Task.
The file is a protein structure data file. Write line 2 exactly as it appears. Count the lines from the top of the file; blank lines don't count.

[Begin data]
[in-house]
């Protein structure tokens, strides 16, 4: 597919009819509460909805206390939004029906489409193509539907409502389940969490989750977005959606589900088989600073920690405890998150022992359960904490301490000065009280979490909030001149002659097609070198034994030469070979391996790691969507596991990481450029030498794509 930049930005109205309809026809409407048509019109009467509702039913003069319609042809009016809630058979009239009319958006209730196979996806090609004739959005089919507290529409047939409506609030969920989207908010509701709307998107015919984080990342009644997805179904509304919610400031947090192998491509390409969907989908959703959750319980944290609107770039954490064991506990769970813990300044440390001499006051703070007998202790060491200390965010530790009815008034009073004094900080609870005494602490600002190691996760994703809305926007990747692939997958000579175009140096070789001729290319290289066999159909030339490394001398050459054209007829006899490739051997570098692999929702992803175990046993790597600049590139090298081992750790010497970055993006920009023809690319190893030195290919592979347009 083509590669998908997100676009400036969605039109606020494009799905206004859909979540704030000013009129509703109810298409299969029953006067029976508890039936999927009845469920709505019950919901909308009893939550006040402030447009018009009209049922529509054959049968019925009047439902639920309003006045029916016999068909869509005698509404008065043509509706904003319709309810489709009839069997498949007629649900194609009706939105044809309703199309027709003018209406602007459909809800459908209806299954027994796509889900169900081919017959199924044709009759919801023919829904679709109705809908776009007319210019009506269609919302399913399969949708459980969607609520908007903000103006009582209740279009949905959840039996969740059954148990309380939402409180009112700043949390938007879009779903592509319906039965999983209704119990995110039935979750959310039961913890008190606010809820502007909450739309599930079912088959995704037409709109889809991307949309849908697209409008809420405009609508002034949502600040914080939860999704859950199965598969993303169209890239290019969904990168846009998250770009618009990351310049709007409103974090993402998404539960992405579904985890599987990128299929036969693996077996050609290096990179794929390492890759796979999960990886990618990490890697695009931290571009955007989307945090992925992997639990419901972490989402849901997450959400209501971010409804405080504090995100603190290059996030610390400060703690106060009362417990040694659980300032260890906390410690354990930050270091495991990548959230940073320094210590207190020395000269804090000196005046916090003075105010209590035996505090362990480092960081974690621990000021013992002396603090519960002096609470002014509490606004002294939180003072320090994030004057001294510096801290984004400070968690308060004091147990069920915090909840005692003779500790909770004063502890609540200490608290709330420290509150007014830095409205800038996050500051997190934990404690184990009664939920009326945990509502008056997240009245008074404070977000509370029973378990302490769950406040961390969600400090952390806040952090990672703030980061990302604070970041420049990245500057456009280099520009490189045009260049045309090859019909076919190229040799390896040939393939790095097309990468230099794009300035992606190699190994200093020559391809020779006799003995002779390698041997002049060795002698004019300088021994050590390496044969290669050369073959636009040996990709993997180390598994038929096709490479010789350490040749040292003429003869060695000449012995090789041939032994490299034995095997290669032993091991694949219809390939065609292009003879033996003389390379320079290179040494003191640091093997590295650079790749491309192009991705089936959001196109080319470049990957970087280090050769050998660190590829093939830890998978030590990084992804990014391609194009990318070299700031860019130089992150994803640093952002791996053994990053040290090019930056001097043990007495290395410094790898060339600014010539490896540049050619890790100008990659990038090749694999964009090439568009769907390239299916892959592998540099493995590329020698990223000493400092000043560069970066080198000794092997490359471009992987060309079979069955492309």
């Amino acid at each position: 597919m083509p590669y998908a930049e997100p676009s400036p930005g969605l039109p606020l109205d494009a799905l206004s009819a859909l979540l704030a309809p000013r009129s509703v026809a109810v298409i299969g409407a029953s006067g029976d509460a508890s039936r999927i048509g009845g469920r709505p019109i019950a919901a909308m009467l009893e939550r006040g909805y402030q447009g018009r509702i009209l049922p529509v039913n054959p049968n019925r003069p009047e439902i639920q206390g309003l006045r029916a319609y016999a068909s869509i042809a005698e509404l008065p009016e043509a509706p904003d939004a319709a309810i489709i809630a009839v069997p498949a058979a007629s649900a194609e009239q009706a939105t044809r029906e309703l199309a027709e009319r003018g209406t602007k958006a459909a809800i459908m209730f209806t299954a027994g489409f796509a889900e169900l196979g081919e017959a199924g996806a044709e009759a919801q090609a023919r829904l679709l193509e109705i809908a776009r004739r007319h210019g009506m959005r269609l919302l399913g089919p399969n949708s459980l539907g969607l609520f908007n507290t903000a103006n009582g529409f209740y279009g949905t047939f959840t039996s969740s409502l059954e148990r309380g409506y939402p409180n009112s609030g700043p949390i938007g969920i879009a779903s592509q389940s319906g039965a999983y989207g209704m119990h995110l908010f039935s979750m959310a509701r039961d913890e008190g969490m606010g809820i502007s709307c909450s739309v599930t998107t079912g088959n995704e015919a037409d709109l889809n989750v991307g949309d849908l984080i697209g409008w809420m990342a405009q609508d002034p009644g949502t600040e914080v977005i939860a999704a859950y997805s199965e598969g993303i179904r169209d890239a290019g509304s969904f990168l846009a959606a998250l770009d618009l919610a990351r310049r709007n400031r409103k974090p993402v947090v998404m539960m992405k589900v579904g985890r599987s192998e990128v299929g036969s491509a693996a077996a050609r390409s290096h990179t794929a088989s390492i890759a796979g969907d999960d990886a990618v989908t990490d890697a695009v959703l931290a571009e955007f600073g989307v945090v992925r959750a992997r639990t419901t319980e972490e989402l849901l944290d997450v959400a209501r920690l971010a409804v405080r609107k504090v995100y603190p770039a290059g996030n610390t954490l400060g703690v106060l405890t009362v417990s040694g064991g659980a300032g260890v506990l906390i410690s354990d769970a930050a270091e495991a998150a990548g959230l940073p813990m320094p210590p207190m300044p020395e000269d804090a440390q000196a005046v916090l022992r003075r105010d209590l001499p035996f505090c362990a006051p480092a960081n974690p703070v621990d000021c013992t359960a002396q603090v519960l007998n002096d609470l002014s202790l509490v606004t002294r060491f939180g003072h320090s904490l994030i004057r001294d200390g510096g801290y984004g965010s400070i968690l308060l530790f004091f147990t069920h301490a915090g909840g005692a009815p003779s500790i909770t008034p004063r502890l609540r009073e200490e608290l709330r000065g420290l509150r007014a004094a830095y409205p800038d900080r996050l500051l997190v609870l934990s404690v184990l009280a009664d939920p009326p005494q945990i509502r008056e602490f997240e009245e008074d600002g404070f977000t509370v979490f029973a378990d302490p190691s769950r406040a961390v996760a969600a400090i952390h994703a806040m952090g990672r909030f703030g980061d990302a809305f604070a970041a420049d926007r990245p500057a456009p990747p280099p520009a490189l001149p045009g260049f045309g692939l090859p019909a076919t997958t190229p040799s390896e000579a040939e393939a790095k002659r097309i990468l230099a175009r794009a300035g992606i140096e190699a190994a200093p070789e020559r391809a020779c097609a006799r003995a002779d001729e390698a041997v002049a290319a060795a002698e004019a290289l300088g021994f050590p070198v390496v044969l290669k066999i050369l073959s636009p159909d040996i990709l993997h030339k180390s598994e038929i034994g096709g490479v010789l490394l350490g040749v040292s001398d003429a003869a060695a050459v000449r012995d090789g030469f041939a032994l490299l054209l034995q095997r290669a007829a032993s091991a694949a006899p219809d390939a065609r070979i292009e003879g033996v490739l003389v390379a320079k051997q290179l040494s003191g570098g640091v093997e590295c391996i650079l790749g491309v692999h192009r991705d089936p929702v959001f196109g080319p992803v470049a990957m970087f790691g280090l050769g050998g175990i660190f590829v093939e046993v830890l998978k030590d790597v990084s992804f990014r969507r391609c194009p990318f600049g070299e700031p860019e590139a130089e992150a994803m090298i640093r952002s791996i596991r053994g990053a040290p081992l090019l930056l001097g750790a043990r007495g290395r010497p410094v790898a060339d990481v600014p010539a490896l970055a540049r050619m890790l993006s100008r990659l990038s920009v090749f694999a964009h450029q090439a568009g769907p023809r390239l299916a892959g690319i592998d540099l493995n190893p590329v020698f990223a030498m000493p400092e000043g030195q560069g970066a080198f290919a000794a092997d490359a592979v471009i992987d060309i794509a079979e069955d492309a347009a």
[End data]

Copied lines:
């Protein structure tokens, strides 16, 4: 597919009819509460909805206390939004029906489409193509539907409502389940969490989750977005959606589900088989600073920690405890998150022992359960904490301490000065009280979490909030001149002659097609070198034994030469070979391996790691969507596991990481450029030498794509 930049930005109205309809026809409407048509019109009467509702039913003069319609042809009016809630058979009239009319958006209730196979996806090609004739959005089919507290529409047939409506609030969920989207908010509701709307998107015919984080990342009644997805179904509304919610400031947090192998491509390409969907989908959703959750319980944290609107770039954490064991506990769970813990300044440390001499006051703070007998202790060491200390965010530790009815008034009073004094900080609870005494602490600002190691996760994703809305926007990747692939997958000579175009140096070789001729290319290289066999159909030339490394001398050459054209007829006899490739051997570098692999929702992803175990046993790597600049590139090298081992750790010497970055993006920009023809690319190893030195290919592979347009 083509590669998908997100676009400036969605039109606020494009799905206004859909979540704030000013009129509703109810298409299969029953006067029976508890039936999927009845469920709505019950919901909308009893939550006040402030447009018009009209049922529509054959049968019925009047439902639920309003006045029916016999068909869509005698509404008065043509509706904003319709309810489709009839069997498949007629649900194609009706939105044809309703199309027709003018209406602007459909809800459908209806299954027994796509889900169900081919017959199924044709009759919801023919829904679709109705809908776009007319210019009506269609919302399913399969949708459980969607609520908007903000103006009582209740279009949905959840039996969740059954148990309380939402409180009112700043949390938007879009779903592509319906039965999983209704119990995110039935979750959310039961913890008190606010809820502007909450739309599930079912088959995704037409709109889809991307949309849908697209409008809420405009609508002034949502600040914080939860999704859950199965598969993303169209890239290019969904990168846009998250770009618009990351310049709007409103974090993402998404539960992405579904985890599987990128299929036969693996077996050609290096990179794929390492890759796979999960990886990618990490890697695009931290571009955007989307945090992925992997639990419901972490989402849901997450959400209501971010409804405080504090995100603190290059996030610390400060703690106060009362417990040694659980300032260890906390410690354990930050270091495991990548959230940073320094210590207190020395000269804090000196005046916090003075105010209590035996505090362990480092960081974690621990000021013992002396603090519960002096609470002014509490606004002294939180003072320090994030004057001294510096801290984004400070968690308060004091147990069920915090909840005692003779500790909770004063502890609540200490608290709330420290509150007014830095409205800038996050500051997190934990404690184990009664939920009326945990509502008056997240009245008074404070977000509370029973378990302490769950406040961390969600400090952390806040952090990672703030980061990302604070970041420049990245500057456009280099520009490189045009260049045309090859019909076919190229040799390896040939393939790095097309990468230099794009300035992606190699190994200093020559391809020779006799003995002779390698041997002049060795002698004019300088021994050590390496044969290669050369073959636009040996990709993997180390598994038929096709490479010789350490040749040292003429003869060695000449012995090789041939032994490299034995095997290669032993091991694949219809390939065609292009003879033996003389390379320079290179040494003191640091093997590295650079790749491309192009991705089936959001196109080319470049990957970087280090050769050998660190590829093939830890998978030590990084992804990014391609194009990318070299700031860019130089992150994803640093952002791996053994990053040290090019930056001097043990007495290395410094790898060339600014010539490896540049050619890790100008990659990038090749694999964009090439568009769907390239299916892959592998540099493995590329020698990223000493400092000043560069970066080198000794092997490359471009992987060309079979069955492309």